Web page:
shakahislop

Well-known member
find the BBC coverage of this russian solider hard to watch. i feel like i'm being propaganda-d, like they want me to be happy or at least not upset about the prospect of this terrified looking kid being sent to prison for life as a kind of symbol. i can't imagine he's going to have a great time in a prison in ukraine, to say the least. it feels a long way from justice to me. i don't want to get all up in biscuit's territory but i find the uk media too uncritical of the ukranian side for my taste.
 

IdleRich

IdleRich
Met a Russian guy yesterday who runs a bar/record shop in Moscow. He was in Greece buying records for the shop when the war started and, afraid of being recalled to the army (he was in it before) he thought "fuck that" and came to Lisbon - left his job, possessions, his life just like that. Crazy. Probably better than getting your legs blown off fighting in a war you don't believe in.
 
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Mr. Tea

Shub-Niggurath, Please
find the BBC coverage of this russian solider hard to watch. i feel like i'm being propaganda-d, like they want me to be happy or at least not upset about the prospect of this terrified looking kid being sent to prison for life as a kind of symbol. i can't imagine he's going to have a great time in a prison in ukraine, to say the least. it feels a long way from justice to me. i don't want to get all up in biscuit's territory but i find the uk media too uncritical of the ukranian side for my taste.
Out of interest, how did you feel about the soldiers involved in the Abu Ghraib abuse scandal?

In both cases, I think, the guilty parties were "only following orders" (or claimed to be, at any rate).
 

shakahislop

Well-known member
Out of interest, how did you feel about the soldiers involved in the Abu Ghraib abuse scandal?

In both cases, I think, the guilty parties were "only following orders" (or claimed to be, at any rate).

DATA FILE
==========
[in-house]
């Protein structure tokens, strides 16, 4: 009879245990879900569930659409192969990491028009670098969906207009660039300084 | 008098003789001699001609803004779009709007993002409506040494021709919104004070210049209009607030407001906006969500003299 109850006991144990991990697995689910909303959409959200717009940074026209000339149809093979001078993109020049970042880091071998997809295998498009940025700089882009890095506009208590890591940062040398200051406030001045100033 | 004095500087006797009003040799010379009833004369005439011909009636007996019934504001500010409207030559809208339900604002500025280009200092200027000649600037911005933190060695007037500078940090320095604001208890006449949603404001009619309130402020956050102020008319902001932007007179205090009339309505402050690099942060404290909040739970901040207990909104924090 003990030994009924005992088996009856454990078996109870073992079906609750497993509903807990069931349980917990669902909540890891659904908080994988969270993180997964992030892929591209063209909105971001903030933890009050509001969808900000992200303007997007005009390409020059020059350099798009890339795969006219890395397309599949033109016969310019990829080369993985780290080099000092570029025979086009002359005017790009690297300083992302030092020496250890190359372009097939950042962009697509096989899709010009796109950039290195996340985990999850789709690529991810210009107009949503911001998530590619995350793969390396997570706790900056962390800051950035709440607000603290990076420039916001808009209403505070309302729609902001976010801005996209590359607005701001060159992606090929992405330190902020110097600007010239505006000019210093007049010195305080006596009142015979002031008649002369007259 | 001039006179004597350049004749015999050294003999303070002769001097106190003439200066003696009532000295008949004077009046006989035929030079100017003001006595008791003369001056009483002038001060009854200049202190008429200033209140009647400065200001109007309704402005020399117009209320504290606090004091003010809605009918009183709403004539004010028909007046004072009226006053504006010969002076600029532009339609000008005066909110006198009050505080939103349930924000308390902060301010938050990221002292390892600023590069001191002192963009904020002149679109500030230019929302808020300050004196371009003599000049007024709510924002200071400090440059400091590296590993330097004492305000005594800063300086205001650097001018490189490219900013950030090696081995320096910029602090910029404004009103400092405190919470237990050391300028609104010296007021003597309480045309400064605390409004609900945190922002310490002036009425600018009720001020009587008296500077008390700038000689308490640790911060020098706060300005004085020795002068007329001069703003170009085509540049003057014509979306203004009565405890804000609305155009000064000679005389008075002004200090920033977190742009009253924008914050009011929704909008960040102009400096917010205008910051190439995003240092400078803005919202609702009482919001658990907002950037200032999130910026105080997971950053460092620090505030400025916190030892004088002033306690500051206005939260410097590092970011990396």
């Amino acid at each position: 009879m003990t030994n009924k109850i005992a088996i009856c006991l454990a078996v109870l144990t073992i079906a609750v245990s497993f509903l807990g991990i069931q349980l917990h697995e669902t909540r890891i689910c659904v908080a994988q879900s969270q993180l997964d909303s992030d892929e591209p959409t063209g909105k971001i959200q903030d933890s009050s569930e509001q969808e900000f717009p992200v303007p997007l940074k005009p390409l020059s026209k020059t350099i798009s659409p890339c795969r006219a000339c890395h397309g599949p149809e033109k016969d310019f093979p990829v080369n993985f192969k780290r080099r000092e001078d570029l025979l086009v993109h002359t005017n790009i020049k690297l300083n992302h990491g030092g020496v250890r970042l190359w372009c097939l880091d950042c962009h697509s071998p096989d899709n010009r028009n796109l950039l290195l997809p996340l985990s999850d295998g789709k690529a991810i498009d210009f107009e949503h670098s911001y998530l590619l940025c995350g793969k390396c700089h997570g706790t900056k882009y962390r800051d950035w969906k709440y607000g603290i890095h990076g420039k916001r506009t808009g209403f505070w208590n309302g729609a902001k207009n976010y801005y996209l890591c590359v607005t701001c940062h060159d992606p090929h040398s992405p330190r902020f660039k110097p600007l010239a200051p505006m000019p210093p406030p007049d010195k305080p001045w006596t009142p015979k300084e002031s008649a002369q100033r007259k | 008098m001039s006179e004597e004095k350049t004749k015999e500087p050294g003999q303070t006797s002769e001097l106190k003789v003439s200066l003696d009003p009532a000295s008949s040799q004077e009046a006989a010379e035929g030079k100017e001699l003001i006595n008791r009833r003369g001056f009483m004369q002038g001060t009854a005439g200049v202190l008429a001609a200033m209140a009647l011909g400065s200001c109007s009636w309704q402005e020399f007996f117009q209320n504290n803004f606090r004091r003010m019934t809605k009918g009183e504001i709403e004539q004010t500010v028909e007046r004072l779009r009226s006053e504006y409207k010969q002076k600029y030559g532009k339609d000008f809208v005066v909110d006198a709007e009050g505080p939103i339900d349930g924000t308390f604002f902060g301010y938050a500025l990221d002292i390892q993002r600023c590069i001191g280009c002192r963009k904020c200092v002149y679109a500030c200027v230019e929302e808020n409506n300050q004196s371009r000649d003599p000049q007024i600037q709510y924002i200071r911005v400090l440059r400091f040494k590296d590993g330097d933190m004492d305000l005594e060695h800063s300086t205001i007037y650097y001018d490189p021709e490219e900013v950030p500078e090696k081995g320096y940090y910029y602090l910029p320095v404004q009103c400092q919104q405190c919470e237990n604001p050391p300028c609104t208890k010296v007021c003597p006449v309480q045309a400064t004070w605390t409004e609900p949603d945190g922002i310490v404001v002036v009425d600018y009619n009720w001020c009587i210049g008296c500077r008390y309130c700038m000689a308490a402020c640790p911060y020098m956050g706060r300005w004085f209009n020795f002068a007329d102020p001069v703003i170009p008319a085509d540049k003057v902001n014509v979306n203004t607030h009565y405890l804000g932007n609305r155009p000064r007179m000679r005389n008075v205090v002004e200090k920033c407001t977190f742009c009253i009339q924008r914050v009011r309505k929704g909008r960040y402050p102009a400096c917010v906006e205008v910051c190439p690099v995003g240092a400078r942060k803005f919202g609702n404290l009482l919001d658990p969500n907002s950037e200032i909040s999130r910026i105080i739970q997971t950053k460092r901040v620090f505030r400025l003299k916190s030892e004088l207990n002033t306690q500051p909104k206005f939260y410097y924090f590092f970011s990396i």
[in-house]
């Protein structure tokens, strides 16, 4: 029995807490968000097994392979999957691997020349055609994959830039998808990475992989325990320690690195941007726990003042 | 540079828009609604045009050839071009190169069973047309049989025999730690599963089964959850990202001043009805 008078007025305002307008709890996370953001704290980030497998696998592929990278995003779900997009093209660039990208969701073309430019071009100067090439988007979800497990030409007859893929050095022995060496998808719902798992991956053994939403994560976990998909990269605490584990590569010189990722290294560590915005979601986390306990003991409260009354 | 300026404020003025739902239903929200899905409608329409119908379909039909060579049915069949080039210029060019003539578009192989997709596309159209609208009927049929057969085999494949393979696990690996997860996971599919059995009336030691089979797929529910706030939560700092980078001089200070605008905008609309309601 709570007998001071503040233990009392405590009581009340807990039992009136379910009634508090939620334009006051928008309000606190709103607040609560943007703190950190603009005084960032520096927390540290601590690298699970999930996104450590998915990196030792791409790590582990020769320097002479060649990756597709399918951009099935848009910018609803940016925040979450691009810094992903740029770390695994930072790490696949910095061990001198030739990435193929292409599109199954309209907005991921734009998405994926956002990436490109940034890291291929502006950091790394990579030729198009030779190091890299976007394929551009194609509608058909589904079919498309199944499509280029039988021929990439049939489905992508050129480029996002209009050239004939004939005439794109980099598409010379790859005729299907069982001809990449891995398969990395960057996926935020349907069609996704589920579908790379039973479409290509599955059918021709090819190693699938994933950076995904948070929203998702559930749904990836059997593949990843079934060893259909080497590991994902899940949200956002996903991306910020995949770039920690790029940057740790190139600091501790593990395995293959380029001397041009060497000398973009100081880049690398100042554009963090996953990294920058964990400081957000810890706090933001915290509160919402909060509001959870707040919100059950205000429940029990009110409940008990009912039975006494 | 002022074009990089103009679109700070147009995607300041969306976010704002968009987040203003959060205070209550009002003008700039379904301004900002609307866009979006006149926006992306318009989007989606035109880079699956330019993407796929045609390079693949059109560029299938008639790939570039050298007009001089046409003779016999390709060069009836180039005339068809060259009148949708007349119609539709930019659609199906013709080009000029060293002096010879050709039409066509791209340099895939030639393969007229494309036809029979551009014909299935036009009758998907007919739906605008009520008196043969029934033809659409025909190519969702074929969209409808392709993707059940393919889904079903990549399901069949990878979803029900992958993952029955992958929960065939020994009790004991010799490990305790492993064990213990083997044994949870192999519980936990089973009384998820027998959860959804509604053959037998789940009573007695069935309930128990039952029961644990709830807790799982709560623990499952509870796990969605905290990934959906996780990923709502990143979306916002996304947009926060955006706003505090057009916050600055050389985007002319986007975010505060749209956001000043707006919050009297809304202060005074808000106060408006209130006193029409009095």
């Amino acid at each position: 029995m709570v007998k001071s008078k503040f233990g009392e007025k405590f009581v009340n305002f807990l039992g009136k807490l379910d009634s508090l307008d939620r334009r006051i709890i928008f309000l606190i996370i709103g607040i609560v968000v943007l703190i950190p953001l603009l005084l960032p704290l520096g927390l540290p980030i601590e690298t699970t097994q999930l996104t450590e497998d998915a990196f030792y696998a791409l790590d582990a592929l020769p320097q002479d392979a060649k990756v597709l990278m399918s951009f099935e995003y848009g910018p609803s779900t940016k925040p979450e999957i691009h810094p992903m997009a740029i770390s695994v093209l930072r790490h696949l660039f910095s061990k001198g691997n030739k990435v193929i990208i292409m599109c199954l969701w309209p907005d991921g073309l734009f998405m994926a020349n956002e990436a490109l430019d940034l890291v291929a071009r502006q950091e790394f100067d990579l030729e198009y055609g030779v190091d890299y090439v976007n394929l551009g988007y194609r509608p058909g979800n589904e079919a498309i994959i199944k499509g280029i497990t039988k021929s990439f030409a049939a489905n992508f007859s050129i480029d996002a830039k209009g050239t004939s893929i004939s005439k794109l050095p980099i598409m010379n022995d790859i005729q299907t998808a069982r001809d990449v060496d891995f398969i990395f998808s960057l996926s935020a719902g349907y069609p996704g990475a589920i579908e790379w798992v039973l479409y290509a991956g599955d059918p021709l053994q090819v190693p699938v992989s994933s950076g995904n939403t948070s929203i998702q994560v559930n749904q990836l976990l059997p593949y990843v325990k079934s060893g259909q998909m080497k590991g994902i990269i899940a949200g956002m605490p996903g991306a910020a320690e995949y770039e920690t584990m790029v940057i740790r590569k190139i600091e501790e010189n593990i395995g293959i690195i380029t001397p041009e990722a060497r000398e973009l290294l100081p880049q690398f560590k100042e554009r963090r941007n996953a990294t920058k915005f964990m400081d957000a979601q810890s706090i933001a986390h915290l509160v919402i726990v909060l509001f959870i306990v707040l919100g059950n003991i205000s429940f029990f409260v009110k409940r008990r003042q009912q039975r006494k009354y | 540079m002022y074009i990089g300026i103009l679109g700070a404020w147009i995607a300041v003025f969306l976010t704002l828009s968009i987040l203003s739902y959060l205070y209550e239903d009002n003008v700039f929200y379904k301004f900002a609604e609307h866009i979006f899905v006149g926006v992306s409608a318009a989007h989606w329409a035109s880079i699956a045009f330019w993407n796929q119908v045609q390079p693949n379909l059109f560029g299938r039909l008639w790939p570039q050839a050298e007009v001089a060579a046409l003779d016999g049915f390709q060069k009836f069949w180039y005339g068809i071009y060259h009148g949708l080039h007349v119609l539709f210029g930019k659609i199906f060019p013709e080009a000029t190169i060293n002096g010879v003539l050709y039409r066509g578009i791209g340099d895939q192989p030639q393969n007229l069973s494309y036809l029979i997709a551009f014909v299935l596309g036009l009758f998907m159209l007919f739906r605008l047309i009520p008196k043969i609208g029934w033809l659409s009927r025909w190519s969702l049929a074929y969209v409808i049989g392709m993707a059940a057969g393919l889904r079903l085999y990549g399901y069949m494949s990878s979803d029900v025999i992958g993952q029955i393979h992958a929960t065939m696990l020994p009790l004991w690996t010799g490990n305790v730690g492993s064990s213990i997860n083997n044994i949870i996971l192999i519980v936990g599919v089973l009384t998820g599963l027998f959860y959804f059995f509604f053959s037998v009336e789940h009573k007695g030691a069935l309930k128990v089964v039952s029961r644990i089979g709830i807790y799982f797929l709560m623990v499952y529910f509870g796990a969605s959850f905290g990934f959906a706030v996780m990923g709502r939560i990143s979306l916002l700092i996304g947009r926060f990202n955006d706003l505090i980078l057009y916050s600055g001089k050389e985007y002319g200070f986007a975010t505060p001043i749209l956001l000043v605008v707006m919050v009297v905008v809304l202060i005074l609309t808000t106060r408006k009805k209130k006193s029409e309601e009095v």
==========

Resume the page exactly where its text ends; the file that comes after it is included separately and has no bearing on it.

I think you're right that there's a level of which is about your (well, my) emotional reaction, which isn't necessarily the colder way that you probably need to think if you're thinking about it seriously. I was still at school when that happened at abu gharib so didn't really get it and wasn't engaged. I think with that one there is something horrific about it, partly because pictures exist, partly because of the creativity of the abuse, partly because it feels like all the violence and pathologies of america at that time being unleashed on the word, but obviously most importantly because of the cruelty of it. i'm not up on the details but i think the people involved more or less got away with it didn't they? although it can't have been easy dealing with the hatred of a section of the american public. and i think some of them went to prison for a bit.
 

Mr. Tea

Shub-Niggurath, Please
I think you're right that there's a level of which is about your (well, my) emotional reaction, which isn't necessarily the colder way that you probably need to think if you're thinking about it seriously. I was still at school when that happened at abu gharib so didn't really get it and wasn't engaged. I think with that one there is something horrific about it, partly because pictures exist, partly because of the creativity of the abuse, partly because it feels like all the violence and pathologies of america at that time being unleashed on the word, but obviously most importantly because of the cruelty of it. i'm not up on the details but i think the people involved more or less got away with it didn't they? although it can't have been easy dealing with the hatred of a section of the american public. and i think some of them went to prison for a bit.